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  • gwilson
    replied
    Black Forest,didn't you just say that you thought you were getting better performance out of your razor by using cool water?

    Tis thread has reached its conclusion. Stalemate. I'm done with it. Just head knocking about nothing,really. I just know what works for me.

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  • John Stevenson
    replied
    Originally posted by gwilson
    Strange,how I can do the work I do,and at the same time be so wrong about what I know,isn't it?
    Magnetic personality ?

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  • Black Forest
    replied
    Mr. Wilson, Maybe your apprentice had a very skilled craftsman but unskilled teacher!

    "Strange,how I can do the work I do,and at the same time be so wrong about what I know,isn't it?"

    That does not make sense. The work you do is great. No doubt about that. BUT that doesn't have anything to do with why you shouldn't wash a steel knife in hot water. Just because you have always heard that you should not do it does not mean it is actually fact. I don't care how long you have been doing your good work. Makes no sense. The micro fractures could be so but I would have to have a controlled test to agree with that theory. You sound a little bit like the parent that tells the kid "because I said so!"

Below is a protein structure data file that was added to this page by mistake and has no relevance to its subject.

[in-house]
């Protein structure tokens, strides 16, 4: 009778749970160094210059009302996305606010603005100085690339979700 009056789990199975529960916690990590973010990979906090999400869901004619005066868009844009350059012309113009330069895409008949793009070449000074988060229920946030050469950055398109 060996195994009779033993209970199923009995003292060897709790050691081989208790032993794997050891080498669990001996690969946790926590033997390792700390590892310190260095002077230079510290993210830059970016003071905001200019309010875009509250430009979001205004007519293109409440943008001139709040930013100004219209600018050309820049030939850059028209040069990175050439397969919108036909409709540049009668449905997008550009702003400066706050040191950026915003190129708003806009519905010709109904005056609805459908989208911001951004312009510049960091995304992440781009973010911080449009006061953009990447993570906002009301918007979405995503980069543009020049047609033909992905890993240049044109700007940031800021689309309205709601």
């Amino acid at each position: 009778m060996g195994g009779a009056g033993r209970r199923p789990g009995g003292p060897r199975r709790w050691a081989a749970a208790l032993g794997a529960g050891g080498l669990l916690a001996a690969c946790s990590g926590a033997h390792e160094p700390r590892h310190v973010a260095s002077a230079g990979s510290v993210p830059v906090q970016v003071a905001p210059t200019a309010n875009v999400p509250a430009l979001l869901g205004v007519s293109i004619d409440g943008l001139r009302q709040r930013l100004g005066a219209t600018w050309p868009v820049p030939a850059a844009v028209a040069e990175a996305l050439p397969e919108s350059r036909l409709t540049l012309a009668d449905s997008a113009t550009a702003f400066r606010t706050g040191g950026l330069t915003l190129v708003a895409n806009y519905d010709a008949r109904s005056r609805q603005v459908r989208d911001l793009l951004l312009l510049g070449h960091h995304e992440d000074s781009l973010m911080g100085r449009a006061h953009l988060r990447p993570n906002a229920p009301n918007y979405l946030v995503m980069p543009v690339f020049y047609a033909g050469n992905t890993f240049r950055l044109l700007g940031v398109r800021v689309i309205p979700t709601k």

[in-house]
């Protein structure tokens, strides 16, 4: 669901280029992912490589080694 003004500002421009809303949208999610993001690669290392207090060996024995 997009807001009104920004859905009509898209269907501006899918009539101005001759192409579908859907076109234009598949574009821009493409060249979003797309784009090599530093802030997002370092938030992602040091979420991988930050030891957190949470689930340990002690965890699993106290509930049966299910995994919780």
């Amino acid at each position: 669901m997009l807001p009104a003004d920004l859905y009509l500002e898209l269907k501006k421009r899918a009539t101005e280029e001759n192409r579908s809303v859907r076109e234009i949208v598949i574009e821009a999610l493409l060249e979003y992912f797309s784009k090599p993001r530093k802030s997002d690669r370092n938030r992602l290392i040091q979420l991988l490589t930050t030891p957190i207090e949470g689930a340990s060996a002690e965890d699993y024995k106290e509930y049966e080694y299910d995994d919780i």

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  • gwilson
    replied
    Strange,how I can do the work I do,and at the same time be so wrong about what I know,isn't it?

    I had a guy who I taught to make guitars,and who only ever managed to produce one mediocre guitar in 3 years of trying,tell me that he knew as much about it as I did. I had hired him as my first apprentice in Williamsburg in 1970,having no one else with any experience to call upon. I had been building for about 16 years at that time.

    Well,I didn't fire him. The director did.

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  • lazlo
    replied
    Originally posted by John Stevenson
    Well don't wash your memory in hot water, clumsy bastard............
    OK, now I'm morbidly curious -- who took YOD to task for the Old Wives Tale that you have to let blades (or gravers) "rest" before using them?

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  • John Stevenson
    replied
    Originally posted by Your Old Dog

    Reminds me of a very early post I made years ago wherein I mentioned to the group that engravers frequently "pre-wear" the cutting surface of chisels with 4/0 jewellers sand paper to prevent the tips from snapping. Sir John, Earl of Sudspumpwater had a ball with that one. .

    EDITED FOR CORRECTIVE MEASURES: I have received a flood of emails......alright, that's a lie. I received an email stating that it wasn't Sir John who belittled and disgraced my reputation, defamed my character and in general made life a living hell for me My rusty memory is telling me it was: ________________________
    Well don't wash your memory in hot water, clumsy bastard............